Peter, Karl and Amir are counterbalanced by three female characters, all of whom are related to Peter: his cousin Sidonie (Isabelle Adjani), his daughter Gabrielle (Aminthe Audiard), and his mother Rosemarie (Hanna Schygulla).  All three have an impact on the increasingly drink-addled filmmaker, who appears to have no line of demarcation between his work and home lives.  That said, virtually the entire film sees Peter camped out in his apartment, which is perhaps to be expected when you consider that the film(s), like Water Drops on Burning Rocks, started out life as a Fassbinder stage play.  But Ozon is too savvy a filmmaker to allow Peter von Kant to carry the air of a filmed theatrical performance; rather, in what might appear to be a counter-intuitive move, he leans into the artifice, in the process creating a compelling, claustrophobic work, one that replaces both the staginess and iciness of Fassbinder's film with the keen sense of mischief prevalent in many (but not all) of Ozon's previous works.

In a film which is about, inter alia, blurred boundaries, Ozon gets considerable mileage from the slippery relationship that exists between his film and Fassbinder's, even going so far as to cast one of the original film's stars—Fass regular Schygulla—in a supporting role.  It is difficult to work out if Peter von Kant is a remake, companion piece, reboot, homage, or palimpsest, and in some ways its unusual connection to its source material puts it in the same sphere as both Luca Guadagnino's Suspiria—a film that also cast a Fassbinder favourite (Ingrid Caven) in a small part—and Jerzy Skolimowski's EO, the latter of which also plays at this year's LFF; in a move that parallels Peter von Kant's use of Adjani, Skolimowski's film also features a member of French acting royalty, Isabelle Huppert, in an extended cameo.  Regardless of your level of familiarity with Rainer Werner Fassbinder and/or The Bitter Tears of Petra von Kant, there is a great deal to enjoy in the taut, spiky Peter von Kant, which runs to a crisp 85 minutes.  François Ozon's ability to change style from one film to the next is really quite remarkable; fortunately, given his track record, we shouldn't have to wait too long to see what he does next.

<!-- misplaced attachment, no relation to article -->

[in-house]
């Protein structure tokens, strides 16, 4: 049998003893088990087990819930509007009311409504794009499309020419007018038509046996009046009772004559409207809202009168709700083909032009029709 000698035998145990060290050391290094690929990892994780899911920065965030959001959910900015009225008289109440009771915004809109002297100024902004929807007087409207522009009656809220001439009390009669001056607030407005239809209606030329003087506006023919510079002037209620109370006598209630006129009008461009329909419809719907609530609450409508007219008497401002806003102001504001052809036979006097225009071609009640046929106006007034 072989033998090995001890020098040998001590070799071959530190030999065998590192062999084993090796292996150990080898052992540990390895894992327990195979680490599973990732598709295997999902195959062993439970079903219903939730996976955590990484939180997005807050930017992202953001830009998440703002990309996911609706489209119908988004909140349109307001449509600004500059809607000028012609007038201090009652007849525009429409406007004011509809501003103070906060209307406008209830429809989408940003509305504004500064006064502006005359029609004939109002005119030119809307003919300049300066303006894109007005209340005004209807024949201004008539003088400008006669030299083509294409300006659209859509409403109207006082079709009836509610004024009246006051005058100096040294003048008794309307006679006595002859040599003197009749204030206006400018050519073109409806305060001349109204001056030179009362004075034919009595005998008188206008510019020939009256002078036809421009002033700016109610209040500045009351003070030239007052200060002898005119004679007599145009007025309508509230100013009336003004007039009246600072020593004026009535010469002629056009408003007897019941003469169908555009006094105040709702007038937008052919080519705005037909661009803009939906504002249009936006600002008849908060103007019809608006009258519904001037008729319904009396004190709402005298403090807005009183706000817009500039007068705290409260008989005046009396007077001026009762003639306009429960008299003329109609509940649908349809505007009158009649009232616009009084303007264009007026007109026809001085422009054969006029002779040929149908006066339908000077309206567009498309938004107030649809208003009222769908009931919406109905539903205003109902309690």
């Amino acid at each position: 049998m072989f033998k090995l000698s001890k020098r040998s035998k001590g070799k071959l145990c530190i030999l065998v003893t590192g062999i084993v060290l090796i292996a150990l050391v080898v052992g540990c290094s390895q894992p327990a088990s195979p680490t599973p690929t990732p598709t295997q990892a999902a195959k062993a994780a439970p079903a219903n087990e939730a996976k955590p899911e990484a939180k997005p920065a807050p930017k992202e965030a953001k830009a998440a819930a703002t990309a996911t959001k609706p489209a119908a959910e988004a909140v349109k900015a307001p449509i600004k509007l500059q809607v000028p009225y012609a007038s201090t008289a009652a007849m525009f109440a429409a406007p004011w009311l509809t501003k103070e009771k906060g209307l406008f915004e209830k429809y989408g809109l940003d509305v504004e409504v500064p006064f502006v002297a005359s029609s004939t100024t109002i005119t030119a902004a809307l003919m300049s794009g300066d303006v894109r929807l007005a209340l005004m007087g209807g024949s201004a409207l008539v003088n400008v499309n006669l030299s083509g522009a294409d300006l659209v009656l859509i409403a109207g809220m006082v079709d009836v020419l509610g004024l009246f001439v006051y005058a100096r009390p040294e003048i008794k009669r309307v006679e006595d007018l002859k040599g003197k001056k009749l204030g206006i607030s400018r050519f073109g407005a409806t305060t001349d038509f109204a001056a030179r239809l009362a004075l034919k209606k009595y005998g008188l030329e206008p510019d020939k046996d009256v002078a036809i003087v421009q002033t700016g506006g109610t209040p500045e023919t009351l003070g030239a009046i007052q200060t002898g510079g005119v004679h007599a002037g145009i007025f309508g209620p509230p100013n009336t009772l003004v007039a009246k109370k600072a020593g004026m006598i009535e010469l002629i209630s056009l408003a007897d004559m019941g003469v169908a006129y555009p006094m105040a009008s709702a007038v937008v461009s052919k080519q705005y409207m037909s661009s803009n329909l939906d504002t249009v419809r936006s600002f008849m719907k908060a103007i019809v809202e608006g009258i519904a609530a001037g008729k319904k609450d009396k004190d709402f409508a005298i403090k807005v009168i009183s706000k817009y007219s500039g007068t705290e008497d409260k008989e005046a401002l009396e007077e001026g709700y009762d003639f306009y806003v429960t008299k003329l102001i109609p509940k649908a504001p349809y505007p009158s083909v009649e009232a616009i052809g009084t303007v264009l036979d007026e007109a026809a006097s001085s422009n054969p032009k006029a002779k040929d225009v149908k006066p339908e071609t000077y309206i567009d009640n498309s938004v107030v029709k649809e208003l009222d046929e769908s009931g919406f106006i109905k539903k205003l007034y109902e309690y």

Darren Arnold

Images: BFI

Sunday 9 October 2022

Shabu (Shamira Raphaëla, 2021)


Shamira Raphaëla's Shabu feels very much like a companion piece to Mondig Zuid: both documentaries—which were selected for this year's International Film Festival Rotterdam, where they played in the RTM strand—examine the daily lives of teens from Rotterdam's south side.  Following post-IFFR outings at the Copenhagen International Documentary Film Festival (CPH:DOX) and the Berlinale, Shabu continues to make its way round the festival circuit with screenings at the London Film Festival, where it is showing today and tomorrow; a measure of anticipated interest in the film is indicated by the fact that today sees it playing on two screens, with 15 minutes separating the start times.  Mondig Zuid's three main subjects could quite seamlessly wander into Shabu, while the title character of Raphaëla's film would not look out of place alongside the teenagers of Mondig Zuid.    


Much of Shabu takes place in and around De Peperklip, one of a number of striking residential complexes designed by Dutch-Curaçaoan architect Carel Weeber; now 40 years old, the controversial apartment block stands as the largest social housing project in Rotterdam-Zuid, and in Shabu this vast, sprawling building serves as a character in its own right.  The Shabu of the title is a 14-year-old boy of Surinamese extraction, and shortly into the film he's seen being admonished by his grandmother for wrecking her car, which he borrowed without permission.  With a long hot summer in the doghouse stretching out ahead of him, Shabu is tasked with scratching together the money needed to pay the substantial repair bill.  Naturally, the teen is none too pleased with the penalty he's been handed, but he reluctantly agrees to do what he can to raise the required four-figure sum. 


When several days of hawking ice lollies fails to bring in much revenue, Shabu—who appears to know virtually everyone in the vicinity of De Peperklip—turns his attentions to staging a block party, which will carry an admission fee of 2€.  Shabu proceeds to go on a charm offensive, calling various friends and acquaintances in hope of finding a DJ for the event, and he ropes a number of friends into learning a dance routine that's planned as a backdrop to Shabu's showcasing of his talents—or otherwise—as a rapper.  It must be said that Shabu shows no lack of initiative as he sets about organising the party, and his resourcefulness is quite impressive.  While it is clear that Shabu—who often passes for someone five years his senior—knows how to schmooze those who can help him out, there are also moments when he demonstrates a lack of tact, with both his girlfriend and loyal best friend falling victim to Shabu's thoughtlessness.